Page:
The Times of 14.11.22 has a leading article on Literary Landscapes, supporting out view.
At the end of Howards End, E. M. Forster’s 1910 masterpiece, the author laments that his beloved Hertfordshire countryside, in which the novel is set, is being inevitably consumed by “the rust” of an ever-expanding London. So far, that has not happened, in large part due to the dogged work of tireless campaigners over many decades to prevent the land around his childhood home of Rooks Nest being turned over to developers.
Yet their dream of preserving “Forster country” for posterity is under threat once again, this time from plans by the local council to turn an area of meadow into a landscaped “country park” complete with a car park and toilet block. The plan has attracted opposition not only from local residents but also Historic England, the Oscar-winning actress Emma Thompson, who starred in the screen version of Howards End, and Professor Michael Proctor, the provost of King’s College, Cambridge, where many of Forster’s papers are kept.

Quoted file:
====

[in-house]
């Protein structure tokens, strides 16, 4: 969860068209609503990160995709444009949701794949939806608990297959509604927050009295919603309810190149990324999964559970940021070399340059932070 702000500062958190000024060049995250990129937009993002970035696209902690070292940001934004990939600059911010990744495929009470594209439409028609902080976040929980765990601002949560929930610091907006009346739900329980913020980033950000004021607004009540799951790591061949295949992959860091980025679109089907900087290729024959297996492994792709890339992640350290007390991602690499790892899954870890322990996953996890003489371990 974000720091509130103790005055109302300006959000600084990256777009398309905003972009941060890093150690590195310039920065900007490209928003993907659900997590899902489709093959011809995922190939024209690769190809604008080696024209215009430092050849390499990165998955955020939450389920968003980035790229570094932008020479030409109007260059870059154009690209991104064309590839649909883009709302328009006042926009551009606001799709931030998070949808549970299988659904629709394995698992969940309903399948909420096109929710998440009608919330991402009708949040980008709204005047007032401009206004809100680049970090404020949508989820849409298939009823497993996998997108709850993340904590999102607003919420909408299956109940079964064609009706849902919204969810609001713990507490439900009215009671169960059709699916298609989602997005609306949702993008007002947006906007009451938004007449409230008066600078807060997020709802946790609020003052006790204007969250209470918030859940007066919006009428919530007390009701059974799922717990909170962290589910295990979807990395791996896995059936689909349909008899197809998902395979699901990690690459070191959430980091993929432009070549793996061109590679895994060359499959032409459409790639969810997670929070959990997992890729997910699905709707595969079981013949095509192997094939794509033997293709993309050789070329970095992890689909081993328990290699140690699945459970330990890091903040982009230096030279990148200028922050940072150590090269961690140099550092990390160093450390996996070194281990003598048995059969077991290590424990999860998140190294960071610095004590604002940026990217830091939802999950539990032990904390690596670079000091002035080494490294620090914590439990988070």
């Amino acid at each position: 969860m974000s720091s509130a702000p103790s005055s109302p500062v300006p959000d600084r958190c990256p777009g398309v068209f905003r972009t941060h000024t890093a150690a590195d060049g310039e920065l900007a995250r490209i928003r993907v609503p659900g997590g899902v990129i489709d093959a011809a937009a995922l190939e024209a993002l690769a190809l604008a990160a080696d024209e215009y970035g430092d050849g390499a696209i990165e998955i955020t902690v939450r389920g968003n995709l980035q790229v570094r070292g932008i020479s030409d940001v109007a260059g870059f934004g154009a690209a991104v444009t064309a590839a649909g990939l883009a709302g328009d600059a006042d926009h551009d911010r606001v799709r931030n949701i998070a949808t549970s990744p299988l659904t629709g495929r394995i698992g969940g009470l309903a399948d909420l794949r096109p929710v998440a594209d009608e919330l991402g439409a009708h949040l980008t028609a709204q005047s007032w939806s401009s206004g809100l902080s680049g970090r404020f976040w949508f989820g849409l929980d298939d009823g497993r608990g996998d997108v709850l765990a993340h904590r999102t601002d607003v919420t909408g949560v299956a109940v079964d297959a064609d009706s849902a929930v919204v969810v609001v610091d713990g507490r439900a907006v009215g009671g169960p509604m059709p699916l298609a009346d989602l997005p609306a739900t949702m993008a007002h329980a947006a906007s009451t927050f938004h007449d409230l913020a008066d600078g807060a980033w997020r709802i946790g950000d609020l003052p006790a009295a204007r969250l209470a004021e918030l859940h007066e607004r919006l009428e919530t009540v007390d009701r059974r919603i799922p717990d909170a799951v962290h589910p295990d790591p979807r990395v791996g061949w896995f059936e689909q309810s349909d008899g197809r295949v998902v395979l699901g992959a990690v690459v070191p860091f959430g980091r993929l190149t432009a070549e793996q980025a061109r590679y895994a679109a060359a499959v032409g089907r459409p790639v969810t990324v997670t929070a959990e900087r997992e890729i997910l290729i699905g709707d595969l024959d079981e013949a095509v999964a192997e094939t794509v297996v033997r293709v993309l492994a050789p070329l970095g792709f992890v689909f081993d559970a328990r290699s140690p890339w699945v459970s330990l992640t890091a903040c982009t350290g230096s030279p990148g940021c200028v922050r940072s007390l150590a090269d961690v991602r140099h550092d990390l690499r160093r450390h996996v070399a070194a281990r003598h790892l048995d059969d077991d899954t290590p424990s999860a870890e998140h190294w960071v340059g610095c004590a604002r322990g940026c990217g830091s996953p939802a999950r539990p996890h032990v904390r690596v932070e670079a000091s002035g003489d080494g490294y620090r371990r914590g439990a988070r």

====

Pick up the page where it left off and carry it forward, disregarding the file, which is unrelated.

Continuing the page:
Nor is Forster country by any means the only literary landscape that needs defending. A campaign is ongoing against plans to build 1,200 homes on Chawton Park Farm, near Jane Austen’s childhood home in Alton. Lord Fellowes of West Stafford, creator of Downton Abbey, was part of a successful campaign to prevent a housing estate being built next door to a manor that provided inspiration to Thomas Hardy for his novel The Mayor of Casterbridge. Meanwhile, some literary landscapes have already disappeared. The land that inspired Richard Adams’s Watership Down is now a housing estate outside Newbury.
Such developments should be considered acts of cultural vandalism. The Council for the Protection of Rural England has long proposed that landscapes of artistic interest should received special designation similar to those of scientific interest. It is a good idea whose time has come